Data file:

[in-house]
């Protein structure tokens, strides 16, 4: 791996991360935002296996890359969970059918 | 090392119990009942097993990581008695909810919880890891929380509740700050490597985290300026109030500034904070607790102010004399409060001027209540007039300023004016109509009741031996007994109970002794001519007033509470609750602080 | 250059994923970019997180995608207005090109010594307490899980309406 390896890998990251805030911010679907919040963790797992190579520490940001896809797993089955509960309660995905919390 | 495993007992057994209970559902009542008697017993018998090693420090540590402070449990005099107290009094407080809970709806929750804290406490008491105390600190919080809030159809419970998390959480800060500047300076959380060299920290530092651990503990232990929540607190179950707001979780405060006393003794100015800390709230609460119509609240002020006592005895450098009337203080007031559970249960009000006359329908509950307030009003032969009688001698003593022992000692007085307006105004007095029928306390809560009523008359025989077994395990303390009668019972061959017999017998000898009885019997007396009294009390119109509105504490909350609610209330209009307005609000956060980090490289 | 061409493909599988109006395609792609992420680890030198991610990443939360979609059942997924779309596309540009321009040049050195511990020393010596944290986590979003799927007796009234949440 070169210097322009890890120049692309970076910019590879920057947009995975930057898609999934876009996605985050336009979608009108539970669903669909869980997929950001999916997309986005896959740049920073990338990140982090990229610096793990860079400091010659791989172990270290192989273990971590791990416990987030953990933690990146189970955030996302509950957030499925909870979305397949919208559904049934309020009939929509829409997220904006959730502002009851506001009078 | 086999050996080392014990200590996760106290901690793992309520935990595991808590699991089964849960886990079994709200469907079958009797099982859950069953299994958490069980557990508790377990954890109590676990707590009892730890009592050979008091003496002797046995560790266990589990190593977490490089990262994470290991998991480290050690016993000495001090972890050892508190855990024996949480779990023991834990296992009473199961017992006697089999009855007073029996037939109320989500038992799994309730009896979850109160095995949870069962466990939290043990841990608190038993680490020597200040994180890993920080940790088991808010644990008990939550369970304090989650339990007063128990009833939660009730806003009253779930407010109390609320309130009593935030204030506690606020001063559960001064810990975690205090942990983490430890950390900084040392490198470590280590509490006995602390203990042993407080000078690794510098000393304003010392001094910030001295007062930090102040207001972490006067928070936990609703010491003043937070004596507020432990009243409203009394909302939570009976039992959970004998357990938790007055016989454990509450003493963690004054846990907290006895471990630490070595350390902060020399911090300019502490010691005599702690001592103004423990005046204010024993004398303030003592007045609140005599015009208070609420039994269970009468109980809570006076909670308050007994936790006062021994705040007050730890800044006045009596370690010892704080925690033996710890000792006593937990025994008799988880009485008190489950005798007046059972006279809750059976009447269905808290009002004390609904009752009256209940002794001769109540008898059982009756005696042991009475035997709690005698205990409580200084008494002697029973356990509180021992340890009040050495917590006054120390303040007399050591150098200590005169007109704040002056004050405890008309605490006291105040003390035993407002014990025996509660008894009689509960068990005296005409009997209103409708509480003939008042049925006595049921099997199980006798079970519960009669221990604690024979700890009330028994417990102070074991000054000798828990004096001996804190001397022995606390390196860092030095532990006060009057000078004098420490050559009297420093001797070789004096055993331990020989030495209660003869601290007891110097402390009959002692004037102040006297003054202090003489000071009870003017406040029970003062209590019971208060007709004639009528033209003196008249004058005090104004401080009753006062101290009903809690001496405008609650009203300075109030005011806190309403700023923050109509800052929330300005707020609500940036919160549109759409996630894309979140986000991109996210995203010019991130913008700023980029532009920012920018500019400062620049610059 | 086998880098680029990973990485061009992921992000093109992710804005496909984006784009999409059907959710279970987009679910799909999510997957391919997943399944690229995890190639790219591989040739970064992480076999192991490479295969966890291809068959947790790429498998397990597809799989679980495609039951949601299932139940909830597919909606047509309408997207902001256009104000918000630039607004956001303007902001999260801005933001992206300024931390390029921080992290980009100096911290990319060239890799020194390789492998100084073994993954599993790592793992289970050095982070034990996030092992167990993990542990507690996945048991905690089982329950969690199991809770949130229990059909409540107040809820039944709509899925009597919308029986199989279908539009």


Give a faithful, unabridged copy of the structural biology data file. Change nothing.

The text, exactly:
[in-house]
């Protein structure tokens, strides 16, 4: 791996991360935002296996890359969970059918 | 090392119990009942097993990581008695909810919880890891929380509740700050490597985290300026109030500034904070607790102010004399409060001027209540007039300023004016109509009741031996007994109970002794001519007033509470609750602080 | 250059994923970019997180995608207005090109010594307490899980309406 390896890998990251805030911010679907919040963790797992190579520490940001896809797993089955509960309660995905919390 | 495993007992057994209970559902009542008697017993018998090693420090540590402070449990005099107290009094407080809970709806929750804290406490008491105390600190919080809030159809419970998390959480800060500047300076959380060299920290530092651990503990232990929540607190179950707001979780405060006393003794100015800390709230609460119509609240002020006592005895450098009337203080007031559970249960009000006359329908509950307030009003032969009688001698003593022992000692007085307006105004007095029928306390809560009523008359025989077994395990303390009668019972061959017999017998000898009885019997007396009294009390119109509105504490909350609610209330209009307005609000956060980090490289 | 061409493909599988109006395609792609992420680890030198991610990443939360979609059942997924779309596309540009321009040049050195511990020393010596944290986590979003799927007796009234949440 070169210097322009890890120049692309970076910019590879920057947009995975930057898609999934876009996605985050336009979608009108539970669903669909869980997929950001999916997309986005896959740049920073990338990140982090990229610096793990860079400091010659791989172990270290192989273990971590791990416990987030953990933690990146189970955030996302509950957030499925909870979305397949919208559904049934309020009939929509829409997220904006959730502002009851506001009078 | 086999050996080392014990200590996760106290901690793992309520935990595991808590699991089964849960886990079994709200469907079958009797099982859950069953299994958490069980557990508790377990954890109590676990707590009892730890009592050979008091003496002797046995560790266990589990190593977490490089990262994470290991998991480290050690016993000495001090972890050892508190855990024996949480779990023991834990296992009473199961017992006697089999009855007073029996037939109320989500038992799994309730009896979850109160095995949870069962466990939290043990841990608190038993680490020597200040994180890993920080940790088991808010644990008990939550369970304090989650339990007063128990009833939660009730806003009253779930407010109390609320309130009593935030204030506690606020001063559960001064810990975690205090942990983490430890950390900084040392490198470590280590509490006995602390203990042993407080000078690794510098000393304003010392001094910030001295007062930090102040207001972490006067928070936990609703010491003043937070004596507020432990009243409203009394909302939570009976039992959970004998357990938790007055016989454990509450003493963690004054846990907290006895471990630490070595350390902060020399911090300019502490010691005599702690001592103004423990005046204010024993004398303030003592007045609140005599015009208070609420039994269970009468109980809570006076909670308050007994936790006062021994705040007050730890800044006045009596370690010892704080925690033996710890000792006593937990025994008799988880009485008190489950005798007046059972006279809750059976009447269905808290009002004390609904009752009256209940002794001769109540008898059982009756005696042991009475035997709690005698205990409580200084008494002697029973356990509180021992340890009040050495917590006054120390303040007399050591150098200590005169007109704040002056004050405890008309605490006291105040003390035993407002014990025996509660008894009689509960068990005296005409009997209103409708509480003939008042049925006595049921099997199980006798079970519960009669221990604690024979700890009330028994417990102070074991000054000798828990004096001996804190001397022995606390390196860092030095532990006060009057000078004098420490050559009297420093001797070789004096055993331990020989030495209660003869601290007891110097402390009959002692004037102040006297003054202090003489000071009870003017406040029970003062209590019971208060007709004639009528033209003196008249004058005090104004401080009753006062101290009903809690001496405008609650009203300075109030005011806190309403700023923050109509800052929330300005707020609500940036919160549109759409996630894309979140986000991109996210995203010019991130913008700023980029532009920012920018500019400062620049610059 | 086998880098680029990973990485061009992921992000093109992710804005496909984006784009999409059907959710279970987009679910799909999510997957391919997943399944690229995890190639790219591989040739970064992480076999192991490479295969966890291809068959947790790429498998397990597809799989679980495609039951949601299932139940909830597919909606047509309408997207902001256009104000918000630039607004956001303007902001999260801005933001992206300024931390390029921080992290980009100096911290990319060239890799020194390789492998100084073994993954599993790592793992289970050095982070034990996030092992167990993990542990507690996945048991905690089982329950969690199991809770949130229990059909409540107040809820039944709509899925009597919308029986199989279908539009």